Wednesday, July 20, 2022

Democracy: it's not how many people vote but who's accountable to whom

Some analyses of British and Canadian Conservative leadership selection processes:

 Alastair Campbell, British Labour stringpuller:  

Why is the country allowing – yet again – 160,000 mostly very old and similar people to choose the country’s leader?

Simon Jenkins, British journalist:

The decision of Truss versus Rishi Sunak now goes to a bizarre “selectorate” of the Tory party members. As of 2017, their average age was 57. More than half are over 60 and more than 70% are male. They live predominantly in the south of England. That the nation’s leadership should hang on this tiny unrepresentative group is a perversion of parliamentary democracy. It has long stipulated that the government of the country should be led by the person who commands majority support of the House of Commons. That person is Sunak.

Aaron Wherry, Canadian journalist:

The UK Conservative leadership race began five months after the Canadian Conservative leadership race began and the UK race will end five days before the Canadian race does. Canadian leadership races are way too long.

Geoff Norquay, Canadian Conservative stringpuller

The reason for the party’s long leadership contests is that they are based on a one-member-one-vote system accompanied by open recruitment. [...]  The party opens itself up to the possibility of under-the-table fundraising practices, bulk purchases of memberships on others’ behalf and faked memberships.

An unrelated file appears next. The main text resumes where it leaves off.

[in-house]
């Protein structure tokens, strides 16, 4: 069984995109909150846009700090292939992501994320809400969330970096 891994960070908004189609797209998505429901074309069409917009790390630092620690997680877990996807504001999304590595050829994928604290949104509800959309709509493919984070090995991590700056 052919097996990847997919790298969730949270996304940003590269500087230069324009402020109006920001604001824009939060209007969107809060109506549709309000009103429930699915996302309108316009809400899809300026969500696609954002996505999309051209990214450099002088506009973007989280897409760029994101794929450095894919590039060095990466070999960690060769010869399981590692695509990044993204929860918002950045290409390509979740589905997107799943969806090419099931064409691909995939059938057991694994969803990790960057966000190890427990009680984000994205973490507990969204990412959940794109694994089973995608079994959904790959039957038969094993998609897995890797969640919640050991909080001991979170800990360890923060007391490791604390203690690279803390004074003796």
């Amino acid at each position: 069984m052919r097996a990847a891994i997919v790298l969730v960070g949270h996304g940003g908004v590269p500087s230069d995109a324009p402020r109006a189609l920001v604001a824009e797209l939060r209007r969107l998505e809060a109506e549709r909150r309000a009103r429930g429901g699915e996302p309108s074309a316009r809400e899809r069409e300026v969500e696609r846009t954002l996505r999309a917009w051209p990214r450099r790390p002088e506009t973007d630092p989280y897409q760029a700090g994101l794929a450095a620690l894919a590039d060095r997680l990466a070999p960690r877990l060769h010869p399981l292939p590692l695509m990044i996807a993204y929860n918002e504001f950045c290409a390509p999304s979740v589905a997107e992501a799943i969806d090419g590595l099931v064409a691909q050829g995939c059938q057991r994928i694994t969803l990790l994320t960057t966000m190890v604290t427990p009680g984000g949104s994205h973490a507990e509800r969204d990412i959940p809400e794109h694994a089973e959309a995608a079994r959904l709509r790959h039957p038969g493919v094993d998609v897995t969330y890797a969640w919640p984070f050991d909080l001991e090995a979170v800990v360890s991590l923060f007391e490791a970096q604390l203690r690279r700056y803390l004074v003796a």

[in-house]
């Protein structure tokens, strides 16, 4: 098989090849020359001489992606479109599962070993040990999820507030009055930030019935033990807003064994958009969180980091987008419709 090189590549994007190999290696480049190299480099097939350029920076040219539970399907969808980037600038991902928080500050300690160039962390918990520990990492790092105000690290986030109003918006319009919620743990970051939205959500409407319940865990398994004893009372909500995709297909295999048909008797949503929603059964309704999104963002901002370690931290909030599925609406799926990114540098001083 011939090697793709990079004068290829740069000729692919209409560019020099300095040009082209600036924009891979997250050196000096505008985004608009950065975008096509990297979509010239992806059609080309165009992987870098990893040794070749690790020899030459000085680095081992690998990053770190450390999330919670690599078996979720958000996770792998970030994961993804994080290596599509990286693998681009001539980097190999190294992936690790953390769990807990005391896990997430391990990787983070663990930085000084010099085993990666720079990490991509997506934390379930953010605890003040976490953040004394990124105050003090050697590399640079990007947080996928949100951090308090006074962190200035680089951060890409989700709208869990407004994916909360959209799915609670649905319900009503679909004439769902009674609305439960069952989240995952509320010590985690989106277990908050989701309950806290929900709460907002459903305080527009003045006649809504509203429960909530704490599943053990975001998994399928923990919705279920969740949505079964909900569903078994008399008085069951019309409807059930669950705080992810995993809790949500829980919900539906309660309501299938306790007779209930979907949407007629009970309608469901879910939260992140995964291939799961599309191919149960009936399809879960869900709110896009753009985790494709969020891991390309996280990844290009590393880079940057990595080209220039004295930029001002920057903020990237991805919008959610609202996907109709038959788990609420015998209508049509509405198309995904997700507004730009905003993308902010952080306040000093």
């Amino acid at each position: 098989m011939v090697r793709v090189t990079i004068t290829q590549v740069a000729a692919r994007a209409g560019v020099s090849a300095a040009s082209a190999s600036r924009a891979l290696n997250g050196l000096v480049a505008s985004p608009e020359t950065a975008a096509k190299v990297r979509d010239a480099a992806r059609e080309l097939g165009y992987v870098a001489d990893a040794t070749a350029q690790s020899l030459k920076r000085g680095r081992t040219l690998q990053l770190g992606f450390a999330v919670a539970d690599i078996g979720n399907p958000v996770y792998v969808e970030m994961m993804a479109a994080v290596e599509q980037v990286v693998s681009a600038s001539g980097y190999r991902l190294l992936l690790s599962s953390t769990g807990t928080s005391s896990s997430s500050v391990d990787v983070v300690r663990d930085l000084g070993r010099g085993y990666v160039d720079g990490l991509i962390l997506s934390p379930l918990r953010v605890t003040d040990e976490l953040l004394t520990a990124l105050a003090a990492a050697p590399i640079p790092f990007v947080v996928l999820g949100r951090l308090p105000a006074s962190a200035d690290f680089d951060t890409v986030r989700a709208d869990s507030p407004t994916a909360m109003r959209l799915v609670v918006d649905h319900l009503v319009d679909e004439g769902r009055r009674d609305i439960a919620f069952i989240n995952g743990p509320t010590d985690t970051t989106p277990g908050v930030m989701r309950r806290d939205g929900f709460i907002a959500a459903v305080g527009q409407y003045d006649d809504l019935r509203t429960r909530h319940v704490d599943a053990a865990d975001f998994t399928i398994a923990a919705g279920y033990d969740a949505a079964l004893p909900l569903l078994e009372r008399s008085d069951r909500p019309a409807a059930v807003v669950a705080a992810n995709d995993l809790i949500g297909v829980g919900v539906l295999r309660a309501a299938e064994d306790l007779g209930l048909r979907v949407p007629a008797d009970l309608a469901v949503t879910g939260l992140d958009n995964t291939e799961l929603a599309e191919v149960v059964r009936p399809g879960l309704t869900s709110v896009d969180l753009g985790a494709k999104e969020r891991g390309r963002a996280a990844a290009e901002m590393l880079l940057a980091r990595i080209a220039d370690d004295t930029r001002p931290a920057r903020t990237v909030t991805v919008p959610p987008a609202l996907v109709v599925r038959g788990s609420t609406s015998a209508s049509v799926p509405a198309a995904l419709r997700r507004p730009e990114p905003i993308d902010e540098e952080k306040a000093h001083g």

The process for the replacement of Boris Johnson as leader of the British Conservative Party provides some useful ideas.

The British analysts are already aware that the process recently adopted there is a travesty of parliamentary democracy, that it produced Boris Johnson and will now likely produce Liz Truss, his wannabe. Meanwhile the Canadians are saying, "Oooh, shiny things over there!" 

Jenkins gets to the nub of what's necessary in less than a sentence. "The government of the country should be led by the person who commands majority support of the House of Commons." Norquay goes on for paragraphs about how leaving the decision to whoever buys the most votes is (I'm not making this up) "more democratic." Wherry thinks that would be okay if it went a little faster.


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